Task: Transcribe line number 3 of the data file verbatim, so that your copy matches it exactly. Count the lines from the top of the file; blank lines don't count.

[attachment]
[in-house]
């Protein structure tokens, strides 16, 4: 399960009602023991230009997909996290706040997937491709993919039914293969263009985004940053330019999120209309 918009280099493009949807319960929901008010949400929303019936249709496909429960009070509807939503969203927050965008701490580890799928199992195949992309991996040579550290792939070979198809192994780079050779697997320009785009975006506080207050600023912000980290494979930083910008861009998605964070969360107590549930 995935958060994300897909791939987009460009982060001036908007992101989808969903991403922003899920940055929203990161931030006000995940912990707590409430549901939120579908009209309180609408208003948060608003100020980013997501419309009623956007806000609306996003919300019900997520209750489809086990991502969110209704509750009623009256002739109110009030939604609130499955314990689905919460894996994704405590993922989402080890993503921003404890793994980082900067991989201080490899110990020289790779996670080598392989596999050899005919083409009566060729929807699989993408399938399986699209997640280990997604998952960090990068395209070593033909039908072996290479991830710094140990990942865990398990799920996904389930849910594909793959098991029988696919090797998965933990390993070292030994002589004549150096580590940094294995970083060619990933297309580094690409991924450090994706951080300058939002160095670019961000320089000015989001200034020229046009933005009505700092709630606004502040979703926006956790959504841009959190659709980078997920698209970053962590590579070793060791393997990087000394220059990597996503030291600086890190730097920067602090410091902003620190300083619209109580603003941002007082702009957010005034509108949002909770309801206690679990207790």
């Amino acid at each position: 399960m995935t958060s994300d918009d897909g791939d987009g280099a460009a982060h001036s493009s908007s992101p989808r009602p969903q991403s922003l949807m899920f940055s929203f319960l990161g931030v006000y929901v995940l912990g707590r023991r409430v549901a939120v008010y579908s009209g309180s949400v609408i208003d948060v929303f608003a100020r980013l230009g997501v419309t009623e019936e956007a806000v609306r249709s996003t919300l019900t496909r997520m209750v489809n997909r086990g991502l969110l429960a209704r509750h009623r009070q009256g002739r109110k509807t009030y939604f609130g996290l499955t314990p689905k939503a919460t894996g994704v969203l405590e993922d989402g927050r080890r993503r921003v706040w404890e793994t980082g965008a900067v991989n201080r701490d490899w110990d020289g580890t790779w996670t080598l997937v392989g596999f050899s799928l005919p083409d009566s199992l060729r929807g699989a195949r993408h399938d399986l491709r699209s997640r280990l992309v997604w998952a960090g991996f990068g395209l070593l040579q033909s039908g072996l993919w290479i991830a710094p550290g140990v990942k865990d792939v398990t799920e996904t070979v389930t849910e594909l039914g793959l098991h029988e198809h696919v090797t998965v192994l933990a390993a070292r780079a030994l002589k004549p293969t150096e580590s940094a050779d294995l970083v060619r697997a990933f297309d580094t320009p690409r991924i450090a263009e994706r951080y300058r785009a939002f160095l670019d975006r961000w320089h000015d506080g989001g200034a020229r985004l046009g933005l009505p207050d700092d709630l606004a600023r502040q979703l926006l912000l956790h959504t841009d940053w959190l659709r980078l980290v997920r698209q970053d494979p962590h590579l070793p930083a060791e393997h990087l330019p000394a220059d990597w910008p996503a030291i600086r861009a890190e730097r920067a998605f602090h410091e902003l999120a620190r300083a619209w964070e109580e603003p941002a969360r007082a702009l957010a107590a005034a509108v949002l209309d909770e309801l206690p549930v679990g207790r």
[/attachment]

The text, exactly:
């Amino acid at each position: 399960m995935t958060s994300d918009d897909g791939d987009g280099a460009a982060h001036s493009s908007s992101p989808r009602p969903q991403s922003l949807m899920f940055s929203f319960l990161g931030v006000y929901v995940l912990g707590r023991r409430v549901a939120v008010y579908s009209g309180s949400v609408i208003d948060v929303f608003a100020r980013l230009g997501v419309t009623e019936e956007a806000v609306r249709s996003t919300l019900t496909r997520m209750v489809n997909r086990g991502l969110l429960a209704r509750h009623r009070q009256g002739r109110k509807t009030y939604f609130g996290l499955t314990p689905k939503a919460t894996g994704v969203l405590e993922d989402g927050r080890r993503r921003v706040w404890e793994t980082g965008a900067v991989n201080r701490d490899w110990d020289g580890t790779w996670t080598l997937v392989g596999f050899s799928l005919p083409d009566s199992l060729r929807g699989a195949r993408h399938d399986l491709r699209s997640r280990l992309v997604w998952a960090g991996f990068g395209l070593l040579q033909s039908g072996l993919w290479i991830a710094p550290g140990v990942k865990d792939v398990t799920e996904t070979v389930t849910e594909l039914g793959l098991h029988e198809h696919v090797t998965v192994l933990a390993a070292r780079a030994l002589k004549p293969t150096e580590s940094a050779d294995l970083v060619r697997a990933f297309d580094t320009p690409r991924i450090a263009e994706r951080y300058r785009a939002f160095l670019d975006r961000w320089h000015d506080g989001g200034a020229r985004l046009g933005l009505p207050d700092d709630l606004a600023r502040q979703l926006l912000l956790h959504t841009d940053w959190l659709r980078l980290v997920r698209q970053d494979p962590h590579l070793p930083a060791e393997h990087l330019p000394a220059d990597w910008p996503a030291i600086r861009a890190e730097r920067a998605f602090h410091e902003l999120a620190r300083a619209w964070e109580e603003p941002a969360r007082a702009l957010a107590a005034a509108v949002l209309d909770e309801l206690p549930v679990g207790r």